For five of Rock Hill’s World War II and Korean War era veterans, Wednesday will not be just another day at Park Pointe Village retirement community.
These five men will be part of the latest trip with the Honor Flight of South Carolina to see the war memorials in Washington, D.C.
The flights are paid for by donations and have been going for almost six years, with hundreds of veterans getting the chance to see the monuments that honor them and the other men and women who served.
Boyd Gilbert, a Park Pointe resident who is a Vietnam War veteran, helped get eight Park Pointe veterans on an Honor Flight last year, too.
“We are very proud of our veterans here,” he said.
Of the more than 200 Park Pointe residents, 74 are veterans. Last year a group of veteran residents went on a flight, and the stories they brought back of the camaraderie and emotion encouraged this year’s group of guys to go.
Roy Huston, 81, who spent a year in Korea at the end of the war, will for the first time see the Korean War Veterans Memorial that honors the men with whom he served. Some of those men died.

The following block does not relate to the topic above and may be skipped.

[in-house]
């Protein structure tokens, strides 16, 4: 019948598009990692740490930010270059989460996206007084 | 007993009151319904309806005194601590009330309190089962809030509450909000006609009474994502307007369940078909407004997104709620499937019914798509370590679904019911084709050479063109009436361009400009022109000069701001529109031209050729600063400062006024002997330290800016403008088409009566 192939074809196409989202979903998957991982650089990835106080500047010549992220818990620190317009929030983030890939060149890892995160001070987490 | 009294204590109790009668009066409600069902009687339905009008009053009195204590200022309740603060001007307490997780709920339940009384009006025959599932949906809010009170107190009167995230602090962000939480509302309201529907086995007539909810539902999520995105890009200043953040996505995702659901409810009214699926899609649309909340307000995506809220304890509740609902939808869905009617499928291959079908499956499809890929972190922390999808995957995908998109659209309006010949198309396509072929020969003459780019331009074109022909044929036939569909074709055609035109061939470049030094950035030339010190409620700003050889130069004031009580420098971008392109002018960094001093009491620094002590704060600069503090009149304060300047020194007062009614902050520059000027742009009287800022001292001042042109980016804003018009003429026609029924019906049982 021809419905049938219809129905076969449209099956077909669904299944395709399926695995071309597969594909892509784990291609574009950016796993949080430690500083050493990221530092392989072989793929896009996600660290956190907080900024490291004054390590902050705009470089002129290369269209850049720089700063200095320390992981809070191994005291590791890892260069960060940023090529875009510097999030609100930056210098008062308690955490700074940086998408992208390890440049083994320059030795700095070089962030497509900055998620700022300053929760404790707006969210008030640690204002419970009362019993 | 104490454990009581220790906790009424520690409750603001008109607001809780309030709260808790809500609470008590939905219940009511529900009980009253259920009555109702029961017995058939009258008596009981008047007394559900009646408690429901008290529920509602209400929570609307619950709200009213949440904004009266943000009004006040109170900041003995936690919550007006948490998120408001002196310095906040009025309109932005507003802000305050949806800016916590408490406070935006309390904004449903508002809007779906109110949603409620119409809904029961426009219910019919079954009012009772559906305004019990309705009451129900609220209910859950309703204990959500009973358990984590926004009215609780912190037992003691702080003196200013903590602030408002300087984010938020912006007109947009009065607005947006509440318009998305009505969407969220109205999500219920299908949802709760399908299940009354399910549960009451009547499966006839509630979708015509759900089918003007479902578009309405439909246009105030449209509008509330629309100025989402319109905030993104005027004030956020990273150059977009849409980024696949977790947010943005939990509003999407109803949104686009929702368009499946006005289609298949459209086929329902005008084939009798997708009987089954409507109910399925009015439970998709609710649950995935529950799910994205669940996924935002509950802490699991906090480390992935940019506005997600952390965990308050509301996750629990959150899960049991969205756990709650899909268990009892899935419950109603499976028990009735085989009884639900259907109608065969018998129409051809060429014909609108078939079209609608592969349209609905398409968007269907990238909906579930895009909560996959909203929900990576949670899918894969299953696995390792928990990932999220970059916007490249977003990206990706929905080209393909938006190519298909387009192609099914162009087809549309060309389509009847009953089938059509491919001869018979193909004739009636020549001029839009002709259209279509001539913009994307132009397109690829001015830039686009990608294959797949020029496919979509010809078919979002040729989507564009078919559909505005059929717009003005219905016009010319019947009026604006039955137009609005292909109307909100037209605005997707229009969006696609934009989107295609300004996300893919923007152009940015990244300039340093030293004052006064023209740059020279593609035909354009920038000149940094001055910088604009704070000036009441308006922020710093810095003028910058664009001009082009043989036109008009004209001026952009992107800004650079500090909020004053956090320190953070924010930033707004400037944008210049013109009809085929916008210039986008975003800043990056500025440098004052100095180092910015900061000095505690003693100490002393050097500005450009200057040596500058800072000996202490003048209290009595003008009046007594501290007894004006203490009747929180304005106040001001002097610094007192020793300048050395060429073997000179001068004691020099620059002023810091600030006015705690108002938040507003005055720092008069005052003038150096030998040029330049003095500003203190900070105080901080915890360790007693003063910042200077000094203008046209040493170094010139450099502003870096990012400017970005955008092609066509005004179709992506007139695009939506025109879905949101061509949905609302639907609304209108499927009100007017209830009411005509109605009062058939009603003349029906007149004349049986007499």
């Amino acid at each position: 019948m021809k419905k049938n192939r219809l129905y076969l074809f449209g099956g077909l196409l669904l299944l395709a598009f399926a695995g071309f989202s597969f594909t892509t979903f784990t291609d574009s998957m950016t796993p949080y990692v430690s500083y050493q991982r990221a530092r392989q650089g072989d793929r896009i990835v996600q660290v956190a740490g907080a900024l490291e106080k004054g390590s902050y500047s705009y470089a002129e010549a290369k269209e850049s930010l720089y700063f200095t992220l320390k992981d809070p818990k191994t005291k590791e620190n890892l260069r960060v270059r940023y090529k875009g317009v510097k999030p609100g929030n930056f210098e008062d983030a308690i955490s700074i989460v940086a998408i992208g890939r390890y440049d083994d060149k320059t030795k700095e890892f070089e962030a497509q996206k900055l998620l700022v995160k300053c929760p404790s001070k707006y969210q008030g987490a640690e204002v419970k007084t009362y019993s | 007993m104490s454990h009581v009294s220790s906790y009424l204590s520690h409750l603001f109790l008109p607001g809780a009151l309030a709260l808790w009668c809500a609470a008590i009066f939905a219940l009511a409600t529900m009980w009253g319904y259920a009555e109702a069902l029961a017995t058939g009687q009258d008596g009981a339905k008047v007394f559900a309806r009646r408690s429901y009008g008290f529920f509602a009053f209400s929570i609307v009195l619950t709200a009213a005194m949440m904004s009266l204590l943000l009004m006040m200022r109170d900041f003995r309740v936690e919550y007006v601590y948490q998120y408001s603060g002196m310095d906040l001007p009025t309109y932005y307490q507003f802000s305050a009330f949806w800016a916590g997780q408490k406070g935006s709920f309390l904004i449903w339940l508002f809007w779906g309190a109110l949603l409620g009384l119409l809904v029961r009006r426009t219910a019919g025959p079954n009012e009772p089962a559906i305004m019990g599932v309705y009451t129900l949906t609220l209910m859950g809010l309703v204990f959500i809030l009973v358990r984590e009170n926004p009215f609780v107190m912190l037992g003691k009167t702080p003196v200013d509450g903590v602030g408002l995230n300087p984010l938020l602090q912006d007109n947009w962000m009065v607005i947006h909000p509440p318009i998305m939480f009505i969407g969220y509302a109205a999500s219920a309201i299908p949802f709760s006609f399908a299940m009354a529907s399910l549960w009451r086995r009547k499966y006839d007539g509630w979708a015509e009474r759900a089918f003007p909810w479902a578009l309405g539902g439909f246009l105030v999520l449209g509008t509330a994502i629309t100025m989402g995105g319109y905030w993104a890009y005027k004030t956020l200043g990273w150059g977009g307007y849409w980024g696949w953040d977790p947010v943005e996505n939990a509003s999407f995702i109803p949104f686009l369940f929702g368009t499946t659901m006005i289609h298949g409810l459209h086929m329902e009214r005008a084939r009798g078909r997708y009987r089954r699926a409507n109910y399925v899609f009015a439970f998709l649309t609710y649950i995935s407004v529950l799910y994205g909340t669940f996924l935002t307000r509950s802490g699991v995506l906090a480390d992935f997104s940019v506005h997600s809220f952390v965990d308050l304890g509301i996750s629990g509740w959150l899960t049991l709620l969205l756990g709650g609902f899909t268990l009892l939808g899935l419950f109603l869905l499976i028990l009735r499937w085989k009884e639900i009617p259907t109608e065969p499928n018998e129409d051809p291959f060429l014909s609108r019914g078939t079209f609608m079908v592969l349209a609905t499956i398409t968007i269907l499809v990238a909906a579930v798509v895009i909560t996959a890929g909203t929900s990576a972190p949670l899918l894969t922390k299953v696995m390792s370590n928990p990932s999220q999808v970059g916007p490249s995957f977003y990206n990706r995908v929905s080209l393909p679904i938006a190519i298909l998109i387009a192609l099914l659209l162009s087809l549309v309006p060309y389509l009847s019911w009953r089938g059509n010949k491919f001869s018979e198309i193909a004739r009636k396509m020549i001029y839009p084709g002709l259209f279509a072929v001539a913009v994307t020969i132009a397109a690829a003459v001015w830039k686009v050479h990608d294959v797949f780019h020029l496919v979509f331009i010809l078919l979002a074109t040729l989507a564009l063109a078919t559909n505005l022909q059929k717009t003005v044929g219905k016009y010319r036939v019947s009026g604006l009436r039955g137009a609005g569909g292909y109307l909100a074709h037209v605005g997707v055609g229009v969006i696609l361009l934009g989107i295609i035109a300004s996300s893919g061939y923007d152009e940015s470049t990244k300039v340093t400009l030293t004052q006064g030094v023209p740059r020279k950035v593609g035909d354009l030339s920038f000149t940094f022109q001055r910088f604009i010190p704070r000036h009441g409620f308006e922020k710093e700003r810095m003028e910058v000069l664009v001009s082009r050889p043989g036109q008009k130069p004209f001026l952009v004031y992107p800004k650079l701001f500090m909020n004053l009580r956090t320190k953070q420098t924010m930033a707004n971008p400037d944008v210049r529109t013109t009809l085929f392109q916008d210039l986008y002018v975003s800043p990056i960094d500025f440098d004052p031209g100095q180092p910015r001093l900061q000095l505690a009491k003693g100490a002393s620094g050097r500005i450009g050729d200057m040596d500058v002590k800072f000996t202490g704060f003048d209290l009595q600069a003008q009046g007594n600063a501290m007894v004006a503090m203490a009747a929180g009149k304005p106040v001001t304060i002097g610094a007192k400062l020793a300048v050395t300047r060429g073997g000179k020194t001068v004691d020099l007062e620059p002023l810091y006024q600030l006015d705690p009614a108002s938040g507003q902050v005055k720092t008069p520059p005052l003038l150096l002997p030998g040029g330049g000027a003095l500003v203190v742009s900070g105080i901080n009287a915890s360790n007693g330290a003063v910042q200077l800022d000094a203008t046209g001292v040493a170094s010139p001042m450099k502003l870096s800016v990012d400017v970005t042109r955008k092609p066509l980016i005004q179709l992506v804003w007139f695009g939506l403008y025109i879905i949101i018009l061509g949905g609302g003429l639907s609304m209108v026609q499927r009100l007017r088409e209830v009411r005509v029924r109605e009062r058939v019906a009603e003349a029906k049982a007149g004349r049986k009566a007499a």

“The people who went before said, ‘Don’t miss it,’ ” said Huston, who recently was awarded a medal by the Republic of South Korea for his service to that country.
The other Korean War era veterans who are going on the Honor Flight are Eugene Berres, 84, Gary Winters, 81, and William “Bill” Birchfield, 80.
Berres, an officer in the Army’s first integrated trucking unit in the 1950s, also will be seeing the monuments for the first time.
“It is a great opportunity to go with other fellows who served with me,” Berres said.
Winters has “great respect” for all veterans. Going to see the monument with other veterans, he said, is “a way for all of us to express our patriotism.”
Birchfield was a pilot during the Cold War years while the Korean War was being fought and afterward.
“The Russians never bombed the east coast under my watch,” he said with pride. “I am very proud to have served.”
Dave Kegley, 87, who primarily served among occupying forces in Japan at the end of World War II, missed last year’s Honor Flight and is thrilled to have another chance to go. He also is looking forward to paying his respects at the Tomb of the Unknown Soldier in Arlington National Cemetery.
Kegley said it is hard to explain why visiting the National World War II Memorial is important to people like him and others of his generation. It is a feeling, an emotion felt by the men and women who served and knew so many others who were wounded or who died.
And for the first time, Kegley will visit the memorial dedicated to those who fought and died in the war he helped win.